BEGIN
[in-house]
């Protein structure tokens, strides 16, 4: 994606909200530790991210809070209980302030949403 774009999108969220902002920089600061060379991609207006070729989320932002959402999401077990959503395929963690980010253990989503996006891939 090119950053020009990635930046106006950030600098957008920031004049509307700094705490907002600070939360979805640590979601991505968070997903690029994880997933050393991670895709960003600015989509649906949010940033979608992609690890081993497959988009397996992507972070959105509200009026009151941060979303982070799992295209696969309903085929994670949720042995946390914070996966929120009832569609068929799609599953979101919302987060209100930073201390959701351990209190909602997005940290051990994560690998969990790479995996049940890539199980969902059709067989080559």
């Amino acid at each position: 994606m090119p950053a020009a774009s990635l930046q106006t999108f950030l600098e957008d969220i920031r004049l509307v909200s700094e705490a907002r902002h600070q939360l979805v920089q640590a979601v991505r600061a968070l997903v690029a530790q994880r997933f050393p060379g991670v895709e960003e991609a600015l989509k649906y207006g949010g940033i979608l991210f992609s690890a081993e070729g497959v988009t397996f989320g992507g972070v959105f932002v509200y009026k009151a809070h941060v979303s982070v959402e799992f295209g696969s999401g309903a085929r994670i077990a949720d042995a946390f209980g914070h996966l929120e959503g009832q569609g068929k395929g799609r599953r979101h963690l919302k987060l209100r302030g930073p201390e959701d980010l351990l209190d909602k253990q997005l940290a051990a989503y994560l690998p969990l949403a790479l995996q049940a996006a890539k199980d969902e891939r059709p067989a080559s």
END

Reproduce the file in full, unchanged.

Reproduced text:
[in-house]
């Protein structure tokens, strides 16, 4: 994606909200530790991210809070209980302030949403 774009999108969220902002920089600061060379991609207006070729989320932002959402999401077990959503395929963690980010253990989503996006891939 090119950053020009990635930046106006950030600098957008920031004049509307700094705490907002600070939360979805640590979601991505968070997903690029994880997933050393991670895709960003600015989509649906949010940033979608992609690890081993497959988009397996992507972070959105509200009026009151941060979303982070799992295209696969309903085929994670949720042995946390914070996966929120009832569609068929799609599953979101919302987060209100930073201390959701351990209190909602997005940290051990994560690998969990790479995996049940890539199980969902059709067989080559």
């Amino acid at each position: 994606m090119p950053a020009a774009s990635l930046q106006t999108f950030l600098e957008d969220i920031r004049l509307v909200s700094e705490a907002r902002h600070q939360l979805v920089q640590a979601v991505r600061a968070l997903v690029a530790q994880r997933f050393p060379g991670v895709e960003e991609a600015l989509k649906y207006g949010g940033i979608l991210f992609s690890a081993e070729g497959v988009t397996f989320g992507g972070v959105f932002v509200y009026k009151a809070h941060v979303s982070v959402e799992f295209g696969s999401g309903a085929r994670i077990a949720d042995a946390f209980g914070h996966l929120e959503g009832q569609g068929k395929g799609r599953r979101h963690l919302k987060l209100r302030g930073p201390e959701d980010l351990l209190d909602k253990q997005l940290a051990a989503y994560l690998p969990l949403a790479l995996q049940a996006a890539k199980d969902e891939r059709p067989a080559s």